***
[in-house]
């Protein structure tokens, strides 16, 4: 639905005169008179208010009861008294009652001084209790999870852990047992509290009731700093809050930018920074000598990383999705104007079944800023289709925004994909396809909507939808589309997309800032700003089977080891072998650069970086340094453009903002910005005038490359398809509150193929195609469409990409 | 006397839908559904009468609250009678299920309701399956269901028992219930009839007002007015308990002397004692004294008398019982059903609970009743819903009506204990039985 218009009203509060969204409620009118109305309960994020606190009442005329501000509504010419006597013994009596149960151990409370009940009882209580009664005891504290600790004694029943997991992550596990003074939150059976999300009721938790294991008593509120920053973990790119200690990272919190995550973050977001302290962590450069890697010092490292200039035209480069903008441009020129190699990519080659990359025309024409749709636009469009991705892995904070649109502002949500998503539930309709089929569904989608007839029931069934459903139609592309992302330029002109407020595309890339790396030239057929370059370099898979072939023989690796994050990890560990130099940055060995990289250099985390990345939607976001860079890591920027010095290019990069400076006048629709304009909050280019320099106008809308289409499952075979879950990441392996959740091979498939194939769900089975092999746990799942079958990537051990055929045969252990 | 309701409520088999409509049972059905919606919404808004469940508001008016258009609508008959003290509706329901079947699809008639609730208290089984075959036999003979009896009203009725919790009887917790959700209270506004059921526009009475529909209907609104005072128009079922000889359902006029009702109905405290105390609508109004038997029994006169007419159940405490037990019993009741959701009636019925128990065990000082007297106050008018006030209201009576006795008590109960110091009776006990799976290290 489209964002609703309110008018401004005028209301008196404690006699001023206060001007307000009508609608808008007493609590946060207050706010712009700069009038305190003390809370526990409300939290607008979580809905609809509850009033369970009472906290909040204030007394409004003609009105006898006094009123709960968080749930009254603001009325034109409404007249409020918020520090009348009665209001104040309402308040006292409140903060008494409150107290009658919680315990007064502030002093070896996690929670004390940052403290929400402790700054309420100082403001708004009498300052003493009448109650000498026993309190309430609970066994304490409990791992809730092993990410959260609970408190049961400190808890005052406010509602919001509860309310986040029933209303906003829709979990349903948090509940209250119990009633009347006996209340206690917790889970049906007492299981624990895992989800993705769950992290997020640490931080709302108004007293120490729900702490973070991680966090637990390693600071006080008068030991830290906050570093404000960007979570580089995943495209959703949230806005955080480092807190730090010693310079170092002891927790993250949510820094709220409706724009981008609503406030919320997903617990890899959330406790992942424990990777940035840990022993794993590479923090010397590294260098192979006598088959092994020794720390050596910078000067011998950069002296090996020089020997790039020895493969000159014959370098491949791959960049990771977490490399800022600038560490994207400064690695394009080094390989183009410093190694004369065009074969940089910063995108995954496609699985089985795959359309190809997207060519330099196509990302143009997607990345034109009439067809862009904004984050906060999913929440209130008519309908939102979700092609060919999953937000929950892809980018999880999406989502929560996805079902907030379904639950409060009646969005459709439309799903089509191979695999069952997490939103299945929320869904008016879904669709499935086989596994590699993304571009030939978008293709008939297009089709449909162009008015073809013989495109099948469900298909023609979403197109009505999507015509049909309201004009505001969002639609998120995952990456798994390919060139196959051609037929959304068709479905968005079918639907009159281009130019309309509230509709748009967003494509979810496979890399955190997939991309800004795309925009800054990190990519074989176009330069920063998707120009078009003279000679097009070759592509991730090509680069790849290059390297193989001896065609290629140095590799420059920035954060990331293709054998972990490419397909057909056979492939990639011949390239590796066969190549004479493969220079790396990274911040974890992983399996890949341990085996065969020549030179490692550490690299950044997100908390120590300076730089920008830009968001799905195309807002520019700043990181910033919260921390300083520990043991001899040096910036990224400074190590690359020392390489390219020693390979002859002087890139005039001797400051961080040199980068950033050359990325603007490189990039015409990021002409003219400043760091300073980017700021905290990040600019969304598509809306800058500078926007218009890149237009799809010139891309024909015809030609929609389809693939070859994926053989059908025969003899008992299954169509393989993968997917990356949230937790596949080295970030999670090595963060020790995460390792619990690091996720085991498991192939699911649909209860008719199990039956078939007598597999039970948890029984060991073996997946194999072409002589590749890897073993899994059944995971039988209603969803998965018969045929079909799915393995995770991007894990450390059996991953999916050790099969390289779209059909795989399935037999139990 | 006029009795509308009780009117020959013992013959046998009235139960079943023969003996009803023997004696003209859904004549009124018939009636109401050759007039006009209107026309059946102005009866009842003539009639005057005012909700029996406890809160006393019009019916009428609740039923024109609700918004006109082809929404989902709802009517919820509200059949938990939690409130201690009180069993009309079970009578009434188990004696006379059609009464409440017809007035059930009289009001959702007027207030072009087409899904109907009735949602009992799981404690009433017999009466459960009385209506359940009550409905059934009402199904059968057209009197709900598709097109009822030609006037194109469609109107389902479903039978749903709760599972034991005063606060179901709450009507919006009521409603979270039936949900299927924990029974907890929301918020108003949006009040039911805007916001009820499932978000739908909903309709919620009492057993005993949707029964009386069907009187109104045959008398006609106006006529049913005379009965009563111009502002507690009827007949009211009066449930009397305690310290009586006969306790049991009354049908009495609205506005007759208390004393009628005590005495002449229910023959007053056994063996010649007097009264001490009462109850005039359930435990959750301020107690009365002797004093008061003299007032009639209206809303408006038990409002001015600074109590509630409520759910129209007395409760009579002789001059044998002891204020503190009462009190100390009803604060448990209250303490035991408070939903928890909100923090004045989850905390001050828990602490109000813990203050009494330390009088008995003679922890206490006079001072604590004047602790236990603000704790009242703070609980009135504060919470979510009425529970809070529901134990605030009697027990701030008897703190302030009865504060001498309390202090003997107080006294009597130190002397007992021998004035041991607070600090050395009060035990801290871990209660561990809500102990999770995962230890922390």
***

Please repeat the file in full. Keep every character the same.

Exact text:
[in-house]
């Protein structure tokens, strides 16, 4: 639905005169008179208010009861008294009652001084209790999870852990047992509290009731700093809050930018920074000598990383999705104007079944800023289709925004994909396809909507939808589309997309800032700003089977080891072998650069970086340094453009903002910005005038490359398809509150193929195609469409990409 | 006397839908559904009468609250009678299920309701399956269901028992219930009839007002007015308990002397004692004294008398019982059903609970009743819903009506204990039985 218009009203509060969204409620009118109305309960994020606190009442005329501000509504010419006597013994009596149960151990409370009940009882209580009664005891504290600790004694029943997991992550596990003074939150059976999300009721938790294991008593509120920053973990790119200690990272919190995550973050977001302290962590450069890697010092490292200039035209480069903008441009020129190699990519080659990359025309024409749709636009469009991705892995904070649109502002949500998503539930309709089929569904989608007839029931069934459903139609592309992302330029002109407020595309890339790396030239057929370059370099898979072939023989690796994050990890560990130099940055060995990289250099985390990345939607976001860079890591920027010095290019990069400076006048629709304009909050280019320099106008809308289409499952075979879950990441392996959740091979498939194939769900089975092999746990799942079958990537051990055929045969252990 | 309701409520088999409509049972059905919606919404808004469940508001008016258009609508008959003290509706329901079947699809008639609730208290089984075959036999003979009896009203009725919790009887917790959700209270506004059921526009009475529909209907609104005072128009079922000889359902006029009702109905405290105390609508109004038997029994006169007419159940405490037990019993009741959701009636019925128990065990000082007297106050008018006030209201009576006795008590109960110091009776006990799976290290 489209964002609703309110008018401004005028209301008196404690006699001023206060001007307000009508609608808008007493609590946060207050706010712009700069009038305190003390809370526990409300939290607008979580809905609809509850009033369970009472906290909040204030007394409004003609009105006898006094009123709960968080749930009254603001009325034109409404007249409020918020520090009348009665209001104040309402308040006292409140903060008494409150107290009658919680315990007064502030002093070896996690929670004390940052403290929400402790700054309420100082403001708004009498300052003493009448109650000498026993309190309430609970066994304490409990791992809730092993990410959260609970408190049961400190808890005052406010509602919001509860309310986040029933209303906003829709979990349903948090509940209250119990009633009347006996209340206690917790889970049906007492299981624990895992989800993705769950992290997020640490931080709302108004007293120490729900702490973070991680966090637990390693600071006080008068030991830290906050570093404000960007979570580089995943495209959703949230806005955080480092807190730090010693310079170092002891927790993250949510820094709220409706724009981008609503406030919320997903617990890899959330406790992942424990990777940035840990022993794993590479923090010397590294260098192979006598088959092994020794720390050596910078000067011998950069002296090996020089020997790039020895493969000159014959370098491949791959960049990771977490490399800022600038560490994207400064690695394009080094390989183009410093190694004369065009074969940089910063995108995954496609699985089985795959359309190809997207060519330099196509990302143009997607990345034109009439067809862009904004984050906060999913929440209130008519309908939102979700092609060919999953937000929950892809980018999880999406989502929560996805079902907030379904639950409060009646969005459709439309799903089509191979695999069952997490939103299945929320869904008016879904669709499935086989596994590699993304571009030939978008293709008939297009089709449909162009008015073809013989495109099948469900298909023609979403197109009505999507015509049909309201004009505001969002639609998120995952990456798994390919060139196959051609037929959304068709479905968005079918639907009159281009130019309309509230509709748009967003494509979810496979890399955190997939991309800004795309925009800054990190990519074989176009330069920063998707120009078009003279000679097009070759592509991730090509680069790849290059390297193989001896065609290629140095590799420059920035954060990331293709054998972990490419397909057909056979492939990639011949390239590796066969190549004479493969220079790396990274911040974890992983399996890949341990085996065969020549030179490692550490690299950044997100908390120590300076730089920008830009968001799905195309807002520019700043990181910033919260921390300083520990043991001899040096910036990224400074190590690359020392390489390219020693390979002859002087890139005039001797400051961080040199980068950033050359990325603007490189990039015409990021002409003219400043760091300073980017700021905290990040600019969304598509809306800058500078926007218009890149237009799809010139891309024909015809030609929609389809693939070859994926053989059908025969003899008992299954169509393989993968997917990356949230937790596949080295970030999670090595963060020790995460390792619990690091996720085991498991192939699911649909209860008719199990039956078939007598597999039970948890029984060991073996997946194999072409002589590749890897073993899994059944995971039988209603969803998965018969045929079909799915393995995770991007894990450390059996991953999916050790099969390289779209059909795989399935037999139990 | 006029009795509308009780009117020959013992013959046998009235139960079943023969003996009803023997004696003209859904004549009124018939009636109401050759007039006009209107026309059946102005009866009842003539009639005057005012909700029996406890809160006393019009019916009428609740039923024109609700918004006109082809929404989902709802009517919820509200059949938990939690409130201690009180069993009309079970009578009434188990004696006379059609009464409440017809007035059930009289009001959702007027207030072009087409899904109907009735949602009992799981404690009433017999009466459960009385209506359940009550409905059934009402199904059968057209009197709900598709097109009822030609006037194109469609109107389902479903039978749903709760599972034991005063606060179901709450009507919006009521409603979270039936949900299927924990029974907890929301918020108003949006009040039911805007916001009820499932978000739908909903309709919620009492057993005993949707029964009386069907009187109104045959008398006609106006006529049913005379009965009563111009502002507690009827007949009211009066449930009397305690310290009586006969306790049991009354049908009495609205506005007759208390004393009628005590005495002449229910023959007053056994063996010649007097009264001490009462109850005039359930435990959750301020107690009365002797004093008061003299007032009639209206809303408006038990409002001015600074109590509630409520759910129209007395409760009579002789001059044998002891204020503190009462009190100390009803604060448990209250303490035991408070939903928890909100923090004045989850905390001050828990602490109000813990203050009494330390009088008995003679922890206490006079001072604590004047602790236990603000704790009242703070609980009135504060919470979510009425529970809070529901134990605030009697027990701030008897703190302030009865504060001498309390202090003997107080006294009597130190002397007992021998004035041991607070600090050395009060035990801290871990209660561990809500102990999770995962230890922390």